Finnish Community of Spencer
Spencer, a small town in Tioga County, had between 1,200 and 2,000 residents in the first half of the 20th century. Many of those residents, and those in neighboring Van Etten, are of Finnish descent.
A wave of Finnish emigration began in the late 1890s as Russia began an aggressive program of Russification in Finland. Most of the 150,000 Finns who migrated to the United States settled in the upper midwestern states of Minnesota, Wisconsin and Michigan.
"Joel and Katherine Pelto and their children, Edward, William, Lempi and Frank were the first Finnish family to settle in Spencer. In 1911 they moved to a farm on West Hill. The family came here from northern Minnesota where they had owned a homestead farm. Mr. Pelto and his older sons had supplemented the small farm income by working in the nearby lumber camps.
Joel Pelto had been lured here by Lehtonen’s advertisement in a Finnish newspaper describing several good farms for sale at bargain prices. He traveled to Spencer to see them and liked what he saw.
Compared with northern Minnesota’s colder climate, unclaimed land and distance from large markets, the prospects for a better livelihood in farming seemed much brighter in this beautiful area of New York State.
Soon after the Pelto family was settled on West Hill and farming operations were well under way, Joel and his eldest son Edward went into the real-estate business. There were many untenanted farms in the area which the owners were eager to sell. They advertised many bargain-priced farms they had for sale in the Finnish newspapers which were printed in every city with a sizable Finnish population. The property was described in the most glowing terms. It wasn’t long before more and more Finnish people came to find new homes in Spencer.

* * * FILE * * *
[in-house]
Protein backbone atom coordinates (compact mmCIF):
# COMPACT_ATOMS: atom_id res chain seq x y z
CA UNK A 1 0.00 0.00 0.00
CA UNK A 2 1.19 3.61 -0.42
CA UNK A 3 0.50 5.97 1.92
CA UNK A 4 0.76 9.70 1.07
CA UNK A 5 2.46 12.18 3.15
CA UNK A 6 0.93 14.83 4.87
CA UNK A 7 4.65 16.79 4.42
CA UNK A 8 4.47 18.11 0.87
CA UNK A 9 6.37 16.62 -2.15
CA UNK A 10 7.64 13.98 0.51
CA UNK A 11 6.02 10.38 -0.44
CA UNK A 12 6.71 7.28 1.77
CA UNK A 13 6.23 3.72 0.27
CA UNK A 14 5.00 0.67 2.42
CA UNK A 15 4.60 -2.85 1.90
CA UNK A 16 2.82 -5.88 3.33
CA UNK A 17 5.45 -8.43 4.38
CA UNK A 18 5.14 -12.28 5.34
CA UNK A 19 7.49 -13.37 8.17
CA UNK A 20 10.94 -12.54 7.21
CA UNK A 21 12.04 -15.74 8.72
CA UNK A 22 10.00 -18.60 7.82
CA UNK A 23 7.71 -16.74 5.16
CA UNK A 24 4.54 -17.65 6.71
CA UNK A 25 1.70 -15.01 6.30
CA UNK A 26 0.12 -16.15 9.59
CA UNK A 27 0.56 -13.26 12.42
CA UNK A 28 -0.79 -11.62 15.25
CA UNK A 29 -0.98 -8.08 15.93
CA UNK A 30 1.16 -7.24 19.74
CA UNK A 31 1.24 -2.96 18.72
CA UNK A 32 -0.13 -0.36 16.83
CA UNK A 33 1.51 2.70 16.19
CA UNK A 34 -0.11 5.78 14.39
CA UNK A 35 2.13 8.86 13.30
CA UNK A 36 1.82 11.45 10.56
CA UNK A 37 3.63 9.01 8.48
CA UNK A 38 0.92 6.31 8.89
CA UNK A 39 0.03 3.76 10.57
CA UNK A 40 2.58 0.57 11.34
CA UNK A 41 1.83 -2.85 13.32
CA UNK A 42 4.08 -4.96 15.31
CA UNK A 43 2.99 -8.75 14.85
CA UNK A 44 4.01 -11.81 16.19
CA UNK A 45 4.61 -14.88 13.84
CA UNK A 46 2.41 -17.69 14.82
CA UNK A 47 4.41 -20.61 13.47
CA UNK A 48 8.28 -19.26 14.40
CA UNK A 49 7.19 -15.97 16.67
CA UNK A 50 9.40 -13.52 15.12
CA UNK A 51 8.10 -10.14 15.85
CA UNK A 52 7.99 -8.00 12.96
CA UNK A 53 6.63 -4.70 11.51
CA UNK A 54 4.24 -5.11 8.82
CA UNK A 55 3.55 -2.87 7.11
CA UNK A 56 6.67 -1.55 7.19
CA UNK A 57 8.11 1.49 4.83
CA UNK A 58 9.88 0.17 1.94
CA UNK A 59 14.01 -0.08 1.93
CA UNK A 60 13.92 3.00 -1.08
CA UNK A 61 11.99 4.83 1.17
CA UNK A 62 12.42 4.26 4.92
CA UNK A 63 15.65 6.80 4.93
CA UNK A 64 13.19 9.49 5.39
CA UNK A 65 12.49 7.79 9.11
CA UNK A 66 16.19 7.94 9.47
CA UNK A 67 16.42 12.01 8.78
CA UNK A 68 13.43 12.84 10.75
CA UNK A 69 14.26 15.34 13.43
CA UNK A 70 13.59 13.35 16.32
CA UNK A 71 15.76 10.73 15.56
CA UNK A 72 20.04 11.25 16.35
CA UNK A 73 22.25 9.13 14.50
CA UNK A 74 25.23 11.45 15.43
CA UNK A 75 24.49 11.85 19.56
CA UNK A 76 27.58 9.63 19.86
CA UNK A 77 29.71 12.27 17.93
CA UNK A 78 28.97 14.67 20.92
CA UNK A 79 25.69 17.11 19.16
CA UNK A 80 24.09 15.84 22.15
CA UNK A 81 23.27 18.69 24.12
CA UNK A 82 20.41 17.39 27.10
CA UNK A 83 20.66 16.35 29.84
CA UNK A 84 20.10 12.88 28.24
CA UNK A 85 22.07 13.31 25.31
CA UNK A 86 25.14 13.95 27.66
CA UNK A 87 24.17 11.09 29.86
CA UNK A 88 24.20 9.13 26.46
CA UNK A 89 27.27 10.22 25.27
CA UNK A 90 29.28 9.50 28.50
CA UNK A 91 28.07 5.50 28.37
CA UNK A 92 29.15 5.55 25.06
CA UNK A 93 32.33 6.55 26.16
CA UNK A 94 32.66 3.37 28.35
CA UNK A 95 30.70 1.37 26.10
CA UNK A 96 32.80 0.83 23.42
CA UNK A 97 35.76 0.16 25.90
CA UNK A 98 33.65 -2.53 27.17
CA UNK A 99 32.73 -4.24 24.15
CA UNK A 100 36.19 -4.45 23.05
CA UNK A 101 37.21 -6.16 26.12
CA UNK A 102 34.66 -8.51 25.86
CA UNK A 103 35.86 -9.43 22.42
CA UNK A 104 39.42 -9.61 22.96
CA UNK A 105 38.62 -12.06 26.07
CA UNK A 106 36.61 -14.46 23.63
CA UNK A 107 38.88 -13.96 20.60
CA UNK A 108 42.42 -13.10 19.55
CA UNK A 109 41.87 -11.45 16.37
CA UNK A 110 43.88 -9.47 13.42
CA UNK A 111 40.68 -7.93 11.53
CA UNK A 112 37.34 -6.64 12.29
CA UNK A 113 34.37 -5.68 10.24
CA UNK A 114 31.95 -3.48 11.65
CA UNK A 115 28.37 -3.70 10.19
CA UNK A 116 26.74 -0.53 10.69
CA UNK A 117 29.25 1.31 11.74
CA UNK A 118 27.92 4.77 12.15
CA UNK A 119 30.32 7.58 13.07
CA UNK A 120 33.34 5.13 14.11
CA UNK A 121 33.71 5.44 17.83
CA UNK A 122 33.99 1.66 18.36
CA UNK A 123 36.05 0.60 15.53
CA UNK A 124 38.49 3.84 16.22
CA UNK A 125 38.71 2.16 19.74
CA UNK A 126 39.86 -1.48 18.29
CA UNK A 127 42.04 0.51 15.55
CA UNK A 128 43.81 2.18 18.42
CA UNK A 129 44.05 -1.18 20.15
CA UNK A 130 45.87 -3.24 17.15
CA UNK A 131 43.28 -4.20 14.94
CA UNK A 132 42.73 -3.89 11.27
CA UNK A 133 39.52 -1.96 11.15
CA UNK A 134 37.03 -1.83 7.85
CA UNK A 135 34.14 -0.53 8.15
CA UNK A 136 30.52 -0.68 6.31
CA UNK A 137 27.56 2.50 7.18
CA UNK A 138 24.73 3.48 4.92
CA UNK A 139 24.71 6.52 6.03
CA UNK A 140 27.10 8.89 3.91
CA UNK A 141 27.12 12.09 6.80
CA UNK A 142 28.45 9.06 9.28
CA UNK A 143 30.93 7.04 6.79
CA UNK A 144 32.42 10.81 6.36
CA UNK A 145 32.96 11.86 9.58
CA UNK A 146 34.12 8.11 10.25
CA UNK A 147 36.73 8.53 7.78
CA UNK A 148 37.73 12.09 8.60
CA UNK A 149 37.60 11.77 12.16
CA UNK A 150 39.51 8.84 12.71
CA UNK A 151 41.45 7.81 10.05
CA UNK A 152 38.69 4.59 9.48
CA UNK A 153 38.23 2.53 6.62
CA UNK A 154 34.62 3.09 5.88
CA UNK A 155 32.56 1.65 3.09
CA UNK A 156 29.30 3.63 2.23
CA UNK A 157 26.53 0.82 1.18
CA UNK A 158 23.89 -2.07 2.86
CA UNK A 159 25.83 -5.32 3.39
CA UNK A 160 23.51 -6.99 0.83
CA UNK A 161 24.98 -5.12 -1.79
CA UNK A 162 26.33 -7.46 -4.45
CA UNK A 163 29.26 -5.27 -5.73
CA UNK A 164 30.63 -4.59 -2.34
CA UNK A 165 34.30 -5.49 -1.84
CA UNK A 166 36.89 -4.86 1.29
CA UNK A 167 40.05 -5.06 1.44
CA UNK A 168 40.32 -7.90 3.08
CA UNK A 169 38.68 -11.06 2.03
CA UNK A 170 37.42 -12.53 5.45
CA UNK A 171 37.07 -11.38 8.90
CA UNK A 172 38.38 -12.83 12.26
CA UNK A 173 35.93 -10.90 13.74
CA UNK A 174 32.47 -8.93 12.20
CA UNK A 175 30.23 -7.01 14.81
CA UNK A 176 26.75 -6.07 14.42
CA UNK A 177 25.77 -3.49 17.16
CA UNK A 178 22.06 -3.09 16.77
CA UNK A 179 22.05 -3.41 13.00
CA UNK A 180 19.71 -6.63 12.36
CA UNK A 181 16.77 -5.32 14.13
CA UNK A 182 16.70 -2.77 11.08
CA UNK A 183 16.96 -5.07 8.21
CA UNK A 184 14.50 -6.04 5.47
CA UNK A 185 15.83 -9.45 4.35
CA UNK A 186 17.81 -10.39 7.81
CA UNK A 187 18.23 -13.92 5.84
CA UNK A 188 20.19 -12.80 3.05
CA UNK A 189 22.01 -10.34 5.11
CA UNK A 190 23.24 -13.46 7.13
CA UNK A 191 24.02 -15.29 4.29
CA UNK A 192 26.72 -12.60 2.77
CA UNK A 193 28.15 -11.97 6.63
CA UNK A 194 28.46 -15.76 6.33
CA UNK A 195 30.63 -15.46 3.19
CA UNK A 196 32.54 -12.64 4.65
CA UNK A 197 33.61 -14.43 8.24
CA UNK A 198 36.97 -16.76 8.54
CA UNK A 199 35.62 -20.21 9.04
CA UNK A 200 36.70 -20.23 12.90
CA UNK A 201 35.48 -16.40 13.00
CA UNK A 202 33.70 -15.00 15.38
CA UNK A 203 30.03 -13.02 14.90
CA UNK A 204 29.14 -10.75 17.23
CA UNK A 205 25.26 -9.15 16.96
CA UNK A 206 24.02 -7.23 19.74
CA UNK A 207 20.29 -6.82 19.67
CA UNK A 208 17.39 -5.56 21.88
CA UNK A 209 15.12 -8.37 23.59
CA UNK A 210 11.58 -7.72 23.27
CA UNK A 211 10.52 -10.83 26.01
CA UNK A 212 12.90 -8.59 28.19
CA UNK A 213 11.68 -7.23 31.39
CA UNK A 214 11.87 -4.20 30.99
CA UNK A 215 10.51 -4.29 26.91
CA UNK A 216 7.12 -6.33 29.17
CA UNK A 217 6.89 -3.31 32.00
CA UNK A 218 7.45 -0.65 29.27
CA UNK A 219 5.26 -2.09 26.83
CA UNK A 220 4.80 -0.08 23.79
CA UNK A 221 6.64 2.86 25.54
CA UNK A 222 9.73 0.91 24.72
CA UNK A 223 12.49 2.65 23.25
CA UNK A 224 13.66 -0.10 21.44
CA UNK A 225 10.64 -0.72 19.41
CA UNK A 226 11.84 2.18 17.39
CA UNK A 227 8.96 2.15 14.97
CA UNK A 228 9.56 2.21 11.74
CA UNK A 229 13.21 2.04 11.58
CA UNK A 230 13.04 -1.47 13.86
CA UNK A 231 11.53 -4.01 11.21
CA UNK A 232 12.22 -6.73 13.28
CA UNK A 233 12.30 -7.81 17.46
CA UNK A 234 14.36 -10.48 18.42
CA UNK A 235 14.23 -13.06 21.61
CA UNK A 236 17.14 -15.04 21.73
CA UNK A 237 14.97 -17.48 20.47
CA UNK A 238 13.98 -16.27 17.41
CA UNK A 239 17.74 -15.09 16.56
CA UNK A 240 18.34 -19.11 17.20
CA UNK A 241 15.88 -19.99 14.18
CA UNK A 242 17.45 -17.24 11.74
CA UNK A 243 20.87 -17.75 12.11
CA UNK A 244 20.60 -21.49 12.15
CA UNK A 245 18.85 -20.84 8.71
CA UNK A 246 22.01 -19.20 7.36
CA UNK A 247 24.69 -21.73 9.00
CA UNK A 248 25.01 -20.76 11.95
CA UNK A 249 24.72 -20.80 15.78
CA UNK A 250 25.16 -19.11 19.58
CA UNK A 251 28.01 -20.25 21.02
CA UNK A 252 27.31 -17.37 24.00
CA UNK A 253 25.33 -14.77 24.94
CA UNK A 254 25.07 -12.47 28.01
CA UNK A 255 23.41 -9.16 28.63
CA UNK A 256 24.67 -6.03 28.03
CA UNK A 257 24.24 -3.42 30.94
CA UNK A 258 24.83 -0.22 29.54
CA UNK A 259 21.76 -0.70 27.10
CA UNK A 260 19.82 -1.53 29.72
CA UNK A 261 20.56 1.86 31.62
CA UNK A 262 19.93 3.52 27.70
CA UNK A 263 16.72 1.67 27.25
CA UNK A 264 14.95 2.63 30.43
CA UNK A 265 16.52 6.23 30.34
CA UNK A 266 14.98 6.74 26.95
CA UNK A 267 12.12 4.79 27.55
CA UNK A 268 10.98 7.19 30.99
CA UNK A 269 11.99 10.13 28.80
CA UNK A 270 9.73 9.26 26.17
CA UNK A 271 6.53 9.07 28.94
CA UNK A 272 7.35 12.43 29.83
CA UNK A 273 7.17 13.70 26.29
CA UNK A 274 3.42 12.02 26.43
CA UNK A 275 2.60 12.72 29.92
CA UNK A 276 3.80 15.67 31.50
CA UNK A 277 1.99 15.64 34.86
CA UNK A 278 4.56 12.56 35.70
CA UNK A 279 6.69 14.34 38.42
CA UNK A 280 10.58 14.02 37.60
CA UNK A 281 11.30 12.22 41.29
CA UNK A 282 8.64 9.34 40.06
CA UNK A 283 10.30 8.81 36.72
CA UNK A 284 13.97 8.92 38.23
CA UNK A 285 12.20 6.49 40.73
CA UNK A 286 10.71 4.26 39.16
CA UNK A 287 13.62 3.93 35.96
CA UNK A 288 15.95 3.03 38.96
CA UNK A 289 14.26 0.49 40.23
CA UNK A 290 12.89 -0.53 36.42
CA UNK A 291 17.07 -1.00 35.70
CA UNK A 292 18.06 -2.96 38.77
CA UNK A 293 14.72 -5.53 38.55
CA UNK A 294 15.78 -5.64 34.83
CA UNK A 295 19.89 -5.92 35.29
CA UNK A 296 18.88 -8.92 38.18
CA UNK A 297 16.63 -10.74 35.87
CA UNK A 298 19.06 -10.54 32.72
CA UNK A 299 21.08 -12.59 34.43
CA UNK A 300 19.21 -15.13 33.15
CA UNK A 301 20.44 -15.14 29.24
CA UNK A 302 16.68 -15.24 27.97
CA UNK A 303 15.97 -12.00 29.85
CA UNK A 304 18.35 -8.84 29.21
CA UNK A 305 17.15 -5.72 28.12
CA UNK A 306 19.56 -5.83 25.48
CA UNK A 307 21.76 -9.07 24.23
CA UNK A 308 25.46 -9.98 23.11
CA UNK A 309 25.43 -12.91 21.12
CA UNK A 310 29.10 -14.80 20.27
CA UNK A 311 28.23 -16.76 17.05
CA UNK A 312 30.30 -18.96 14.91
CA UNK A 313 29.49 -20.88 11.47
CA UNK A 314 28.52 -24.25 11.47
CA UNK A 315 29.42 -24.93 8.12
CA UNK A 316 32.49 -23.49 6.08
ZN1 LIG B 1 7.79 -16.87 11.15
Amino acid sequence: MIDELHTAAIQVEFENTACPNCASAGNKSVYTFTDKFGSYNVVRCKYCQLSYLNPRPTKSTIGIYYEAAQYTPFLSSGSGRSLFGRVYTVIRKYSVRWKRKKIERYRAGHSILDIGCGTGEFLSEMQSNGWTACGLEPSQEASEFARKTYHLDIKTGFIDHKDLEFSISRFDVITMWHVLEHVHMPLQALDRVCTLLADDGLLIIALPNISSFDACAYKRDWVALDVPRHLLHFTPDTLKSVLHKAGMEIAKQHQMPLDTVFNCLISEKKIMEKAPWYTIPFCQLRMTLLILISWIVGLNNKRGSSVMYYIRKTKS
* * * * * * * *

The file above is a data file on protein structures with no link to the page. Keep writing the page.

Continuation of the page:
When the emigrants from Finland came to the United States, most of them were first engaged in occupations they had no intention of continuing for the rest of their lives. These included work in the mines, steel mills, lumber camps and heavy construction. Those who had worked as skilled craftsmen also found they had to seek other employment as industries became more mechanized and the need for their skills no longer existed.
The advertisements of low-cost farms which appeared in the Finnish newspapers were of great interest to many subscribers. Owning land of their own now seemed possible. Most of the emigrants had grown up on farms and were eager to return to the freedom of country life, dear to all Finns.
After the new arrivals to the Spencer area had purchased their farms and had become settled, many replied to inquiries of relatives and friends regarding available farms.
Very few of the first Finnish people who settled here, came to Spencer directly from Finland. Most had previously lived in other areas of the United States where they had relatives or friends who had helped them find their first employment. Fairly large Finnish colonies had been established much earlier over a widespread area. The northern Midwest, New England, Pennsylvania, Ohio and the Metropolitan New York area provided the first homes and employment in the New World for most of these emigrants. It was later that some of them came to find a new home in Spencer.
After their arrival here, many found the farms they had come to buy, though large in acreage, were depleted and very run-down. Some had been vacant for several years so the buildings had deteriorated noticeably. Farms that were occupied, many by elderly owners, had been sold because their children had left for better paying jobs elsewhere. The heavy farm work could no longer be managed without help."